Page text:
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Wednesday, July 23, 2014

Bringing Words to Life: Assessing and Maintaining New Vocabulary PART ONE

Sorry I'm a little LOT late getting this week's post up, but I was helping with some manual labor today. We're painting my in-law's fence as a thank you for all the little extras they do for us all the time (like constantly babysitting our kid and buying things that we could've bought ourselves). Anyway, it was H-O-T today and I almost put it off until tomorrow. Instead, I decided that this chapter has SO much information that I'm actually going to split it into two parts. So you can read about assessment today and come back tomorrow to learn about maintaining new vocabulary!


ASSESSMENT



How many of you cringe simply at the mention of the word? Fortunately we're not talking about any big tests or even a test at all, necessarily. These assessments are meant to be fairly quick and to-the point. I have four things to quickly discuss, then you can go to bed and come back to read more sometime tomorrow when I get the chance to post again! 

It's probably best to use multiple types of assessment.
Why? One assessment may just show that the student guessed correctly, or they may ONLY know the definition. You want to make sure a student truly understands the word and can use it properly. Maybe have a matching (word-to-definition) and then have students use the word in a sentence that's not just "I am frustrated."

Classic assessments such as multiple-choice and true/false are not necessarily bad.
I was a little surprised by that at first, but I guess it makes sense. For multiple-choice, have one question that asks students to choose the correct definition, but then include another that asks for a relation (Pyramid has to do with: farming, noise, movement, or math). This way, you can better understand at what level each student "gets it". True/False can be taken to the next level by including examples rather than definitions and then asking students to explain their answer.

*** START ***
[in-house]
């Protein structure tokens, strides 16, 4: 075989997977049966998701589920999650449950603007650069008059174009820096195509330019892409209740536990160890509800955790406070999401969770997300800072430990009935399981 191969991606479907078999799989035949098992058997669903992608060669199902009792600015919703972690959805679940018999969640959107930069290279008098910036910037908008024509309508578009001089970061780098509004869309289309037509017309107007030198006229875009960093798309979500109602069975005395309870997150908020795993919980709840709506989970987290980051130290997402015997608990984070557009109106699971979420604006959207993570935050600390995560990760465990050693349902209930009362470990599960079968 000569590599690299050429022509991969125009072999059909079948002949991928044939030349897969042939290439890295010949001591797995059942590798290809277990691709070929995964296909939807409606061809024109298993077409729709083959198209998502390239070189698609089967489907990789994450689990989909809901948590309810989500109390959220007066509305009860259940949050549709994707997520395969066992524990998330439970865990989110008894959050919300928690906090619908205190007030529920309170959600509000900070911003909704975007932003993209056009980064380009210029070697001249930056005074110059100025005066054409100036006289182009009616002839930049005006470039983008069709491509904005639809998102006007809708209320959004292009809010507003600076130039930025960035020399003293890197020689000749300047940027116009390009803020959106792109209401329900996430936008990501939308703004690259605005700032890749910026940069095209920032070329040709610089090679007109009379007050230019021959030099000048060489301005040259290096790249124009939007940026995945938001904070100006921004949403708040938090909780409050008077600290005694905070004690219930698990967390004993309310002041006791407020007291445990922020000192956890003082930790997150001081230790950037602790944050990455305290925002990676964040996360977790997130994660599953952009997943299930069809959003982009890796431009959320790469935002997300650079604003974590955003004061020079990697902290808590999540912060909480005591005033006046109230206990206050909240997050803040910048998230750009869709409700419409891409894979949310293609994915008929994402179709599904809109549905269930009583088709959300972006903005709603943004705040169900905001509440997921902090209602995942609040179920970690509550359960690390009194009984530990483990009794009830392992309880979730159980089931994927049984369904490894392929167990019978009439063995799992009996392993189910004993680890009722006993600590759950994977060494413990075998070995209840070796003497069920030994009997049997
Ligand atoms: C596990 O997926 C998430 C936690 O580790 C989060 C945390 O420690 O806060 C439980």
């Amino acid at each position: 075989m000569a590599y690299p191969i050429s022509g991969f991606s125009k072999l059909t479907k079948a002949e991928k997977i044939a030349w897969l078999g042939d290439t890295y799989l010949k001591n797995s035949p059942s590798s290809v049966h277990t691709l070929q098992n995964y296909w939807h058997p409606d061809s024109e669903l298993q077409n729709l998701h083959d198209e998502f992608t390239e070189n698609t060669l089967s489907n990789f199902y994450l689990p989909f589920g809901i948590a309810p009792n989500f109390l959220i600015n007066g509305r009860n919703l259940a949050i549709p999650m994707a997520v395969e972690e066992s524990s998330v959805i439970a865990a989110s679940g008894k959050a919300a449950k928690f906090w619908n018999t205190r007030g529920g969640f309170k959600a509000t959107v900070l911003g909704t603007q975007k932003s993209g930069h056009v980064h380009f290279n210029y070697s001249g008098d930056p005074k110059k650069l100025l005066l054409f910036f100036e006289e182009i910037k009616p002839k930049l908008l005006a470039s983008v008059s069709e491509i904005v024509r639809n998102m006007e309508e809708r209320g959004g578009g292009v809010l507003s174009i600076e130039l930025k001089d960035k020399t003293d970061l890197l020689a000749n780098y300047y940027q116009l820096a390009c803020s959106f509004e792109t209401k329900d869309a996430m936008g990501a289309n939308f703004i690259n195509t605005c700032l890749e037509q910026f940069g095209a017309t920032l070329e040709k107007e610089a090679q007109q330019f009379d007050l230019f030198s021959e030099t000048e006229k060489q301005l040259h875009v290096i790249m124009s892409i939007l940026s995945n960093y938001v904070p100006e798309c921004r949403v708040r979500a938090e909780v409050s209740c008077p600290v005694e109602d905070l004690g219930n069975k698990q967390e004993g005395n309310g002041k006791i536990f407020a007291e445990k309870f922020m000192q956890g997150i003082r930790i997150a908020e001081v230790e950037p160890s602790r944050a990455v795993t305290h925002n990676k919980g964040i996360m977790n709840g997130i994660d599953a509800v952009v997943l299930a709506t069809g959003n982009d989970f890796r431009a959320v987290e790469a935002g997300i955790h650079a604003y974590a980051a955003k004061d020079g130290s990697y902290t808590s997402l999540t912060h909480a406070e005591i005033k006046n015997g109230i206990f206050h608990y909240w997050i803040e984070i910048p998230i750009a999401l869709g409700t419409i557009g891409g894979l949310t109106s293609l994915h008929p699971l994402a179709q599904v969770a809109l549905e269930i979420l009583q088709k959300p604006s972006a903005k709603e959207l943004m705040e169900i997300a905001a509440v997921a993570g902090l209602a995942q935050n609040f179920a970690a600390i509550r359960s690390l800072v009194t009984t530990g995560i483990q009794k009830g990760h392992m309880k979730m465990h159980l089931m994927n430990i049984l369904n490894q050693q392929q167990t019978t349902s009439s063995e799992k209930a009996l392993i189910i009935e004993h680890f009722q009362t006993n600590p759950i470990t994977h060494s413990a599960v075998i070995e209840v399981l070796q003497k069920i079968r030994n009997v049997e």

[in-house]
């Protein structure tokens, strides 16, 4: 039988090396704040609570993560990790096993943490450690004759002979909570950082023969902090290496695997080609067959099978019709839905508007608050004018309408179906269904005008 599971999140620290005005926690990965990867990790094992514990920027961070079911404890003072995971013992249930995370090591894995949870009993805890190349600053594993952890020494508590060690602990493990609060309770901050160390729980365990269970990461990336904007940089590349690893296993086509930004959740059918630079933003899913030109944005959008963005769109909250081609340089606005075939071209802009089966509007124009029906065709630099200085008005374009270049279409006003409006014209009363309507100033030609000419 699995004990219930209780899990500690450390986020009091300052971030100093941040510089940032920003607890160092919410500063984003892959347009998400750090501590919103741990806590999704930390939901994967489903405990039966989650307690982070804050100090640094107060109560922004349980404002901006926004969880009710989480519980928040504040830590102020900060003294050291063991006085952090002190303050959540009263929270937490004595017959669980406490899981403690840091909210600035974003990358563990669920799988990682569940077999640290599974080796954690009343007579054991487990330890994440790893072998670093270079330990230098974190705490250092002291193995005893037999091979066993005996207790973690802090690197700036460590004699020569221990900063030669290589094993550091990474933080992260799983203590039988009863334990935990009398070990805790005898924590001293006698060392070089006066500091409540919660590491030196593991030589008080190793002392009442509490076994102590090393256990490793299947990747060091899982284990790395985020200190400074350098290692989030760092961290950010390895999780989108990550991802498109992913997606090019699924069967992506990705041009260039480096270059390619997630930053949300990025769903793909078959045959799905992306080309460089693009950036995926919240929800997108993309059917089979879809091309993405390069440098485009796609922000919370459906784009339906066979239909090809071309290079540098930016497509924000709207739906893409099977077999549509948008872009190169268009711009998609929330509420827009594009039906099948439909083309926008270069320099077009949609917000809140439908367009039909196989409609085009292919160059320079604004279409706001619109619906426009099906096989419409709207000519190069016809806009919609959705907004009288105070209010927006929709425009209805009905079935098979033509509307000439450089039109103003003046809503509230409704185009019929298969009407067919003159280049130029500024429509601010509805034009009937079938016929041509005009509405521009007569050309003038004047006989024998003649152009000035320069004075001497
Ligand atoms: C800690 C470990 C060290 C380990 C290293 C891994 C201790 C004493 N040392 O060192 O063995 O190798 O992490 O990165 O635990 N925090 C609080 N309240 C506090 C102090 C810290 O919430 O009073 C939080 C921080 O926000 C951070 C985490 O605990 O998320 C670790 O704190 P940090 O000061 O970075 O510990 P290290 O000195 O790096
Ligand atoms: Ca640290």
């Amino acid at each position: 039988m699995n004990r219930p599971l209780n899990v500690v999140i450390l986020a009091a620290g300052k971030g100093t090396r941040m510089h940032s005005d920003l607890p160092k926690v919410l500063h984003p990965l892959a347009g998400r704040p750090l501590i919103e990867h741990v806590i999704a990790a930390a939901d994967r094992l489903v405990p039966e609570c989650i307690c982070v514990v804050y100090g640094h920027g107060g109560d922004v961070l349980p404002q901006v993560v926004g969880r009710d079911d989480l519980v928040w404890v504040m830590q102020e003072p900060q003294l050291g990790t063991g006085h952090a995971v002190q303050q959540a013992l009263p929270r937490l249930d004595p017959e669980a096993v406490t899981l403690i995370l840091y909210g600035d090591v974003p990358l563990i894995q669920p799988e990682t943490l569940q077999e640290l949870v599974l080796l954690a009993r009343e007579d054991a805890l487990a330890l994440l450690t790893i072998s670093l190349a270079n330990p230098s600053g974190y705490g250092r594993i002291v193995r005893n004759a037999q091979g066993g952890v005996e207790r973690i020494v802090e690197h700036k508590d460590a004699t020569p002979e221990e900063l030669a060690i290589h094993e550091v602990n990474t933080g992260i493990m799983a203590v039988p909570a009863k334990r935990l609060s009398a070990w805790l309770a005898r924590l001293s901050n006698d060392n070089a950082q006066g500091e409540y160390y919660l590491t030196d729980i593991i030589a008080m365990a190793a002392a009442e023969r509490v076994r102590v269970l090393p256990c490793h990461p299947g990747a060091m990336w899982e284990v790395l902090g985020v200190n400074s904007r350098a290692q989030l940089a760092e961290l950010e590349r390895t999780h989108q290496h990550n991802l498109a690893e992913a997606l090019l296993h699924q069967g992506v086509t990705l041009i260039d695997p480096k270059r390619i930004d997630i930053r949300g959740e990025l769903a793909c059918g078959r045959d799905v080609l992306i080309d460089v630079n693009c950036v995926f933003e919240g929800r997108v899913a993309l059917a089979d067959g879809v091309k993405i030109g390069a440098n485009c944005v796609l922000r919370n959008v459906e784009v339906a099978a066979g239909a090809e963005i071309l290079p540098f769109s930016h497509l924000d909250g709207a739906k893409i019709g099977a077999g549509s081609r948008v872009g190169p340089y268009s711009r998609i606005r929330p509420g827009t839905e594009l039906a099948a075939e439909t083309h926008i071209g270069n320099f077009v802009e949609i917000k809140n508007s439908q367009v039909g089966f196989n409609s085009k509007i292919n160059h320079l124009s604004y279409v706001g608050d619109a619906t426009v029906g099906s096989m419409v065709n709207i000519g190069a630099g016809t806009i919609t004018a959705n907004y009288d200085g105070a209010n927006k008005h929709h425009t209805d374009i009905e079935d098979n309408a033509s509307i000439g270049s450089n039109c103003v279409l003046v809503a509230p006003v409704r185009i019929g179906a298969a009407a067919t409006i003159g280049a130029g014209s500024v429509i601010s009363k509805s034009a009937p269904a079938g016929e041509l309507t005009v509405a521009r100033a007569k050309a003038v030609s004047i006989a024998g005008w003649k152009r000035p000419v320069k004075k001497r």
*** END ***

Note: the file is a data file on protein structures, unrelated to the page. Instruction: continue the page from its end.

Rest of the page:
For more in-depth formats, you can also use some of the MANY activities listed in the book. 
I've mentioned a few in previous posts. One big assessment they focus on in this chapter is "context interpretations" where students need to apply the word's meaning to understand the context it is being used in. Here's an example: "When Father heard that Lisa had ripped up the letter from Steve, Father commended her for it. What do you think Father thought of Steve?"

What about the younger learners?
Since they are probably not going to be able to read Tier Two words, assessments need to be given orally. This, of course, ties your hands in what you can actually do. The best option they suggest is having students fill out a response sheet with either YES/NO or smiley/frowny faces. To keep students from just having lucky guesses, ask about each word FOUR different ways. Two questions can relate to context ("If you are a whiz at working puzzles, might someone say that you are clever?") while two more focus on meaning ("Does clever mean trying hard?"). And, of course, mix it up within the other words being assessed.


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